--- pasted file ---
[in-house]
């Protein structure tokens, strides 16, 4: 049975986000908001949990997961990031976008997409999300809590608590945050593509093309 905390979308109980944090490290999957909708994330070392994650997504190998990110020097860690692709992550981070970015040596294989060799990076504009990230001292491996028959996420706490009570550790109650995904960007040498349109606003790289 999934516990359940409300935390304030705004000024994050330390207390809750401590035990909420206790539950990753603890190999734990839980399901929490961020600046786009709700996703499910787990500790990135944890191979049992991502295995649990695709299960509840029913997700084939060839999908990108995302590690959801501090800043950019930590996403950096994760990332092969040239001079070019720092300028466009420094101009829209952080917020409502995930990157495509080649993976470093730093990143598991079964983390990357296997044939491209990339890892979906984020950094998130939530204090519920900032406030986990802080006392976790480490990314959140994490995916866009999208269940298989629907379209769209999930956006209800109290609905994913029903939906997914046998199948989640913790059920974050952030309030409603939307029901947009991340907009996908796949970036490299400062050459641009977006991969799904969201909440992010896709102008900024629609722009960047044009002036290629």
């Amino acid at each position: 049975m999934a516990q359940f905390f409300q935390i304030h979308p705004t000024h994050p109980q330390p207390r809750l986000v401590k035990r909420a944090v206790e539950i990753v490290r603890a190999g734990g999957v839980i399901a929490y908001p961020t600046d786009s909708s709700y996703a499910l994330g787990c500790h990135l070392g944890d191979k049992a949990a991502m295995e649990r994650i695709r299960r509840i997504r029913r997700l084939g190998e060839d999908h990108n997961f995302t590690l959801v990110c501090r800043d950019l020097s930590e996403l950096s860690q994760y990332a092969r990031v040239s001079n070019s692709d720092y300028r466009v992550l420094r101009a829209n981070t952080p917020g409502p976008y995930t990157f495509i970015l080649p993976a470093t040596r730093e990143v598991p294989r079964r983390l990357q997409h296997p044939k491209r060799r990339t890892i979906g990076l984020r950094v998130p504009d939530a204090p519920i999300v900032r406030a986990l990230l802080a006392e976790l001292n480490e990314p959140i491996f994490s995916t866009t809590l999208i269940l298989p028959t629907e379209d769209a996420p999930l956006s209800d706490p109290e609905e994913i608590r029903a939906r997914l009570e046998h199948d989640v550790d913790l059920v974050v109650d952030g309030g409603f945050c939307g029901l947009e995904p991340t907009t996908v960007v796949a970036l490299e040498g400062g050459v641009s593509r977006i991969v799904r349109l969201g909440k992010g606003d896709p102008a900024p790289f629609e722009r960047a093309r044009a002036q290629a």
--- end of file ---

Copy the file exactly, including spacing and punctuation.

[in-house]
């Protein structure tokens, strides 16, 4: 049975986000908001949990997961990031976008997409999300809590608590945050593509093309 905390979308109980944090490290999957909708994330070392994650997504190998990110020097860690692709992550981070970015040596294989060799990076504009990230001292491996028959996420706490009570550790109650995904960007040498349109606003790289 999934516990359940409300935390304030705004000024994050330390207390809750401590035990909420206790539950990753603890190999734990839980399901929490961020600046786009709700996703499910787990500790990135944890191979049992991502295995649990695709299960509840029913997700084939060839999908990108995302590690959801501090800043950019930590996403950096994760990332092969040239001079070019720092300028466009420094101009829209952080917020409502995930990157495509080649993976470093730093990143598991079964983390990357296997044939491209990339890892979906984020950094998130939530204090519920900032406030986990802080006392976790480490990314959140994490995916866009999208269940298989629907379209769209999930956006209800109290609905994913029903939906997914046998199948989640913790059920974050952030309030409603939307029901947009991340907009996908796949970036490299400062050459641009977006991969799904969201909440992010896709102008900024629609722009960047044009002036290629």
């Amino acid at each position: 049975m999934a516990q359940f905390f409300q935390i304030h979308p705004t000024h994050p109980q330390p207390r809750l986000v401590k035990r909420a944090v206790e539950i990753v490290r603890a190999g734990g999957v839980i399901a929490y908001p961020t600046d786009s909708s709700y996703a499910l994330g787990c500790h990135l070392g944890d191979k049992a949990a991502m295995e649990r994650i695709r299960r509840i997504r029913r997700l084939g190998e060839d999908h990108n997961f995302t590690l959801v990110c501090r800043d950019l020097s930590e996403l950096s860690q994760y990332a092969r990031v040239s001079n070019s692709d720092y300028r466009v992550l420094r101009a829209n981070t952080p917020g409502p976008y995930t990157f495509i970015l080649p993976a470093t040596r730093e990143v598991p294989r079964r983390l990357q997409h296997p044939k491209r060799r990339t890892i979906g990076l984020r950094v998130p504009d939530a204090p519920i999300v900032r406030a986990l990230l802080a006392e976790l001292n480490e990314p959140i491996f994490s995916t866009t809590l999208i269940l298989p028959t629907e379209d769209a996420p999930l956006s209800d706490p109290e609905e994913i608590r029903a939906r997914l009570e046998h199948d989640v550790d913790l059920v974050v109650d952030g309030g409603f945050c939307g029901l947009e995904p991340t907009t996908v960007v796949a970036l490299e040498g400062g050459v641009s593509r977006i991969v799904r349109l969201g909440k992010g606003d896709p102008a900024p790289f629609e722009r960047a093309r044009a002036q290629a």